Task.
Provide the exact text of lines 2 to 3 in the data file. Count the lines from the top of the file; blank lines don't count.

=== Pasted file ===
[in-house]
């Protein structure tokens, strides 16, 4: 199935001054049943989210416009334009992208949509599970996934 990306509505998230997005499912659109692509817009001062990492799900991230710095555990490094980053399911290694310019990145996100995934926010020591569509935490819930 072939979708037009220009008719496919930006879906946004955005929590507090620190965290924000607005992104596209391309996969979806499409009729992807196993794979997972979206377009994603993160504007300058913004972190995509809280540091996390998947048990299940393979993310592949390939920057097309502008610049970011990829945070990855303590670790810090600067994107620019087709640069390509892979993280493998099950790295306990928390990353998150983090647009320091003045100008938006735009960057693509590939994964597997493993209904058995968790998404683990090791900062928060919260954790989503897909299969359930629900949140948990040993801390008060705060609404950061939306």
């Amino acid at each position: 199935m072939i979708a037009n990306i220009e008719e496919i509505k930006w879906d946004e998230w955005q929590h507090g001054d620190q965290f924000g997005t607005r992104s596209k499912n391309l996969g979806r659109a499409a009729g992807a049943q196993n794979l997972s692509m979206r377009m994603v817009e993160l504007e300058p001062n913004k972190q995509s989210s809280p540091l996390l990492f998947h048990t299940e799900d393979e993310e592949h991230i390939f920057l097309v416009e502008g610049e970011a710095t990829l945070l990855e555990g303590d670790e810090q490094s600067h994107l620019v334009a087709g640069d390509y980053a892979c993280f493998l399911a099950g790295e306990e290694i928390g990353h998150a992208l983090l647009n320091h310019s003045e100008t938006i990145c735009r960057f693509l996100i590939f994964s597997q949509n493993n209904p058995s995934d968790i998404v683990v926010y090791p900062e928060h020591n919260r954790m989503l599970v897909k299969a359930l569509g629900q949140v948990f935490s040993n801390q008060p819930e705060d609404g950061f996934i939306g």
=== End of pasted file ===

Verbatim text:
């Protein structure tokens, strides 16, 4: 199935001054049943989210416009334009992208949509599970996934 990306509505998230997005499912659109692509817009001062990492799900991230710095555990490094980053399911290694310019990145996100995934926010020591569509935490819930 072939979708037009220009008719496919930006879906946004955005929590507090620190965290924000607005992104596209391309996969979806499409009729992807196993794979997972979206377009994603993160504007300058913004972190995509809280540091996390998947048990299940393979993310592949390939920057097309502008610049970011990829945070990855303590670790810090600067994107620019087709640069390509892979993280493998099950790295306990928390990353998150983090647009320091003045100008938006735009960057693509590939994964597997493993209904058995968790998404683990090791900062928060919260954790989503897909299969359930629900949140948990040993801390008060705060609404950061939306």
């Amino acid at each position: 199935m072939i979708a037009n990306i220009e008719e496919i509505k930006w879906d946004e998230w955005q929590h507090g001054d620190q965290f924000g997005t607005r992104s596209k499912n391309l996969g979806r659109a499409a009729g992807a049943q196993n794979l997972s692509m979206r377009m994603v817009e993160l504007e300058p001062n913004k972190q995509s989210s809280p540091l996390l990492f998947h048990t299940e799900d393979e993310e592949h991230i390939f920057l097309v416009e502008g610049e970011a710095t990829l945070l990855e555990g303590d670790e810090q490094s600067h994107l620019v334009a087709g640069d390509y980053a892979c993280f493998l399911a099950g790295e306990e290694i928390g990353h998150a992208l983090l647009n320091h310019s003045e100008t938006i990145c735009r960057f693509l996100i590939f994964s597997q949509n493993n209904p058995s995934d968790i998404v683990v926010y090791p900062e928060h020591n919260r954790m989503l599970v897909k299969a359930l569509g629900q949140v948990f935490s040993n801390q008060p819930e705060d609404g950061f996934i939306g």